Foreign exchange reserves touched a record high of $381.96 billion as on June 16, compared $381.16 billion in the previous week, the Reserve Bank of India said in its weekly statistical supplement on Friday. Foreign currency assets (FCAs), the largest component of the foreign exchange reserves, increased to $358.08 billion from $357.28 billion in the previous week, central bank data showed. Expressed in US dollar terms, FCAs include the effects of appreciation/depreciation of non-US currencies, such as the euro, pound and the yen, held in the reserves. So far in 2017, foreign exchange reserves have grown 6% and have touched record levels five times since April, as the RBI has aggressively been buying dollars to prevent a sudden jump in the rupee.
The central bank has been buying dollars on a daily basis, both in the spot market as well as in the forward market, to limit the appreciation of the local currency, which has been gaining steadily, traders said. The rupee has gained about 5% since the beginning of the year. Among other factors, strong demand for the local currency from foreign portfolio investors (FPIs) looking to invest in Indian assets has caused the rupee to appreciate. FPIs have bought Indian shares and bonds worth around $22 billion so far in 2017. Given India’s low current account and fiscal deficits, and the advantage it offers in terms of interest rate differential, traders expect the inflows to continue in the near-term.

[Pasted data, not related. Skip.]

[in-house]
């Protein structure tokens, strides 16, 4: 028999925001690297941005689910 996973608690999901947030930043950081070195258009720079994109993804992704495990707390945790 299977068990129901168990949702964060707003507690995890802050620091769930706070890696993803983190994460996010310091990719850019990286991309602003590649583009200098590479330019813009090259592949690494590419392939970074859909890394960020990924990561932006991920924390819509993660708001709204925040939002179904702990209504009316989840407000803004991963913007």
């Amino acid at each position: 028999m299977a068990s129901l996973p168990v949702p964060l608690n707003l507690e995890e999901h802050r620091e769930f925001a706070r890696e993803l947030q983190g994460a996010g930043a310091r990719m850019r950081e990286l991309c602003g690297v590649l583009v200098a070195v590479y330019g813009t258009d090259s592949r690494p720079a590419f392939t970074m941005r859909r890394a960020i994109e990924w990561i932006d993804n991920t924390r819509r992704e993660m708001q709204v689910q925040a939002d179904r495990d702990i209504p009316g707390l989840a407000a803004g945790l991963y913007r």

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The central bank has always maintained that it does not want to influence the exchange rate for the rupee, but would take steps, including intervention in the spot market, to curb extreme volatility. According to the latest available data, the RBI’s outstanding net forward purchases in April stood at $13.55 billion, up from $10.84 billion in the previous month. On the other hand, net purchase in the spot market dropped to $0.57 billion in April from $3.54 billion in March. The RBI publishes data on the sale and purchase of dollar with a lag of two months.